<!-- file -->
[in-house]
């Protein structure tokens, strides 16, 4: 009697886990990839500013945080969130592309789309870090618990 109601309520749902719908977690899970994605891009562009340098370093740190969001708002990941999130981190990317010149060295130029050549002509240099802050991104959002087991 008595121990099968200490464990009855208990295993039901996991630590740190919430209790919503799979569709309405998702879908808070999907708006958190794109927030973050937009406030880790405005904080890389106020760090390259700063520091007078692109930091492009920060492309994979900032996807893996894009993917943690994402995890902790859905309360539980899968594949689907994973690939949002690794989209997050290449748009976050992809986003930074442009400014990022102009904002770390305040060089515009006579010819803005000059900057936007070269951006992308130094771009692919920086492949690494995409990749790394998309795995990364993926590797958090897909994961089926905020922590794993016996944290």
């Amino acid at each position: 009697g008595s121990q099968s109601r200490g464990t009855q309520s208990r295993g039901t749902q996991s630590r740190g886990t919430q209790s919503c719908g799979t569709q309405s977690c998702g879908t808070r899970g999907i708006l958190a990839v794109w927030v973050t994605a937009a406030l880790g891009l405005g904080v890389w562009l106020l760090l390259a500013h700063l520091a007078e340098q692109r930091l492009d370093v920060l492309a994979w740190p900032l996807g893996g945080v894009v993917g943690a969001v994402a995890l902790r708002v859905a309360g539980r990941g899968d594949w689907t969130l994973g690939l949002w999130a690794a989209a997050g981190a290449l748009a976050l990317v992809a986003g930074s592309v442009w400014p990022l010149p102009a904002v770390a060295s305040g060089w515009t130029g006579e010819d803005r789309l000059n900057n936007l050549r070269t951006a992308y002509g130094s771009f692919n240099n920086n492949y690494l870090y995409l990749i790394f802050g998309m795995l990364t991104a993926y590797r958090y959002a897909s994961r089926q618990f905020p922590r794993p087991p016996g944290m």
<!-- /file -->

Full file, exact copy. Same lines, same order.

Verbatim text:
[in-house]
């Protein structure tokens, strides 16, 4: 009697886990990839500013945080969130592309789309870090618990 109601309520749902719908977690899970994605891009562009340098370093740190969001708002990941999130981190990317010149060295130029050549002509240099802050991104959002087991 008595121990099968200490464990009855208990295993039901996991630590740190919430209790919503799979569709309405998702879908808070999907708006958190794109927030973050937009406030880790405005904080890389106020760090390259700063520091007078692109930091492009920060492309994979900032996807893996894009993917943690994402995890902790859905309360539980899968594949689907994973690939949002690794989209997050290449748009976050992809986003930074442009400014990022102009904002770390305040060089515009006579010819803005000059900057936007070269951006992308130094771009692919920086492949690494995409990749790394998309795995990364993926590797958090897909994961089926905020922590794993016996944290």
């Amino acid at each position: 009697g008595s121990q099968s109601r200490g464990t009855q309520s208990r295993g039901t749902q996991s630590r740190g886990t919430q209790s919503c719908g799979t569709q309405s977690c998702g879908t808070r899970g999907i708006l958190a990839v794109w927030v973050t994605a937009a406030l880790g891009l405005g904080v890389w562009l106020l760090l390259a500013h700063l520091a007078e340098q692109r930091l492009d370093v920060l492309a994979w740190p900032l996807g893996g945080v894009v993917g943690a969001v994402a995890l902790r708002v859905a309360g539980r990941g899968d594949w689907t969130l994973g690939l949002w999130a690794a989209a997050g981190a290449l748009a976050l990317v992809a986003g930074s592309v442009w400014p990022l010149p102009a904002v770390a060295s305040g060089w515009t130029g006579e010819d803005r789309l000059n900057n936007l050549r070269t951006a992308y002509g130094s771009f692919n240099n920086n492949y690494l870090y995409l990749i790394f802050g998309m795995l990364t991104a993926y590797r958090y959002a897909s994961r089926q618990f905020p922590r794993p087991p016996g944290m």